I used to hate school uniforms. I hated them so much that I refused to send my children to a school which had a uniform policy.
Why? Well, I had this thing about kids being square pegs and schools being round holes and there being a lack of fit, so to speak. I saw uniforms as symbols of a regimented and authoritarian system. Probably came from my own less than superlative school days.
Suffice to say, I carried some baggage…
The problem I faced was that most schools insist on uniforms. Undaunted, I found a school at the other side of town which ticked all the boxes. No uniform; non denominational; co-ed, small. Perfect! It did involve driving across town at rush hour, but what the heck. The smallies were worth it.
All that changed when we moved to the country. There was only one school in our locality. Thankfully, it was a very nice school and it didn’t require a uniform. No problem there.
As the children grew, something strange happened. I stopped caring so much about uniforms and a whole host of other things too. i.e. Barbies and Action Men and whether or not they reinforced stereotypical gender roles.
You know the sort of thing.
Then my children got much bigger and moved on to Secondary school. Everything changed. There was a strict uniform policy. Grey pants, blue jumper, white polo shirt, black shoes. Very generic, very synthetic…. everything I hated.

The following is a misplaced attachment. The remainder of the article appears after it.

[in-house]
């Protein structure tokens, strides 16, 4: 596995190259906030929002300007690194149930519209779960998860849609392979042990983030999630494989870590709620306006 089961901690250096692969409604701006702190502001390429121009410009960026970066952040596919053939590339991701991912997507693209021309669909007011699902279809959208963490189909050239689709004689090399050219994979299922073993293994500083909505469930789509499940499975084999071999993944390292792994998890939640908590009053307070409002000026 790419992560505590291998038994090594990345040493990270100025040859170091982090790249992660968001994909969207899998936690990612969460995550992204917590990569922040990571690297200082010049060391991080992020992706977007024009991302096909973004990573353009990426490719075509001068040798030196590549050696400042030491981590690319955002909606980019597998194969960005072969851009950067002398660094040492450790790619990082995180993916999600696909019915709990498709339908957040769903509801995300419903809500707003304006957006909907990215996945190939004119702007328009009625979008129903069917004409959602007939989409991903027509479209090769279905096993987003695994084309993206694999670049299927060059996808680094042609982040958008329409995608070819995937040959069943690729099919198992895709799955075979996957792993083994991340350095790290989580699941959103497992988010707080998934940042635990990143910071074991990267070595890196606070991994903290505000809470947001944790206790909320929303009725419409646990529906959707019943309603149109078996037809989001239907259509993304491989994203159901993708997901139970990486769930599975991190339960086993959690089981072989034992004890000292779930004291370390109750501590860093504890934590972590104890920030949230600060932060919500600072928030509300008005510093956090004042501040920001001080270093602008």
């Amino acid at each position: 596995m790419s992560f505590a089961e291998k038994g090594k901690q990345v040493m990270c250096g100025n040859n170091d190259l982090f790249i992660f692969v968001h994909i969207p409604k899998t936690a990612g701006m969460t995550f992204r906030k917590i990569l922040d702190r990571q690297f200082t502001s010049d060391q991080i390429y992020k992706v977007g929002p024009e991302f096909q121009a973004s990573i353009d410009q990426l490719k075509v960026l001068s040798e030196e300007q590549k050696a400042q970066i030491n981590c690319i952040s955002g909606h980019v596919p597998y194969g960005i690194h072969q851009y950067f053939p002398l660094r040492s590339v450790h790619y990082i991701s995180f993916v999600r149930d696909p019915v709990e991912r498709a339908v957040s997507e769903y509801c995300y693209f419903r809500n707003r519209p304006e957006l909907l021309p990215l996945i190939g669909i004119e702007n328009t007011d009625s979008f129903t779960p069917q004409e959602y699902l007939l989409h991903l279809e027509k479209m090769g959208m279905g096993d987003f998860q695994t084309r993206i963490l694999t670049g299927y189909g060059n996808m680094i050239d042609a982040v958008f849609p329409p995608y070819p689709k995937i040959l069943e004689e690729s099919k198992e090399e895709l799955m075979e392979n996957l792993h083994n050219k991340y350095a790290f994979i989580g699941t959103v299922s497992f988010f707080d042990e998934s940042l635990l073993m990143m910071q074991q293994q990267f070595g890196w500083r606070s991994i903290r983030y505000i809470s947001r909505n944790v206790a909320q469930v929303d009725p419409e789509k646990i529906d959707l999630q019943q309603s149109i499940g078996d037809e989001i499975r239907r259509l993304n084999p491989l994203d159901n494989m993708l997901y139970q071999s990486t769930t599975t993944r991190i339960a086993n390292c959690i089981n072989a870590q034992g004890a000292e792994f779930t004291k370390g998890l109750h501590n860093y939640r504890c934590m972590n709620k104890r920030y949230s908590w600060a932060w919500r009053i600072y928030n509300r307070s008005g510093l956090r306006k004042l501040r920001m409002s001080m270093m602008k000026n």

Did I care? A little. I still believed that uniforms suppress individuality.
But, much of the fervour and passion had waned.
I DIDN’T CARE THAT MUCH.
So what about all that unique individuality? Those square pegs and round holes??
Well, the kids have their own take on that.
I’ve watched with interest as my kids symbolically deconstruct their uniforms. The new jumper I bought my daughter last September remains in her drawer, unworn. The jumper she chooses to wear is so ragged and tattered at the cuffs, that it is only fit for the bin. Strange, you might say, until you start looking at the jumpers other kids are wearing. All battered, ragged and threadbare. It’s the same with the shoe laces, which are left undone. It’s the same with the school jackets, which are never worn.
Then you realise, this is a collective statement. This is transgression en masse. It’s an, ‘us against them’ statement. The kids know the deal. The school knows the deal. The parents know the deal. And it’s completely OK.
And with my new-found insights into the teenage psyche, I now believe that school uniforms rock. YES, ACTUALLY ROCK! Bad enough for teens to cope with hair and makeup! The choice of finding something of their own to wear every day would completely overwhelm them. I don’t think my two oldest would even make it out of their bedrooms, never mind onto the school bus.
Being a teen is a complex and difficult thing. That’s why I believe that the generic, grey uniforms is a blessing in disguise. It’s bog standard, simple and reliable. Everybody else is wearing the same. And that is a good thing, because most teens don’t want to stand out too much. Even better, with a few choice rips here and there, it is very transgressible.
So there you have it. I have performed a complete U Turn on uniforms. Ta dah!!
See you next week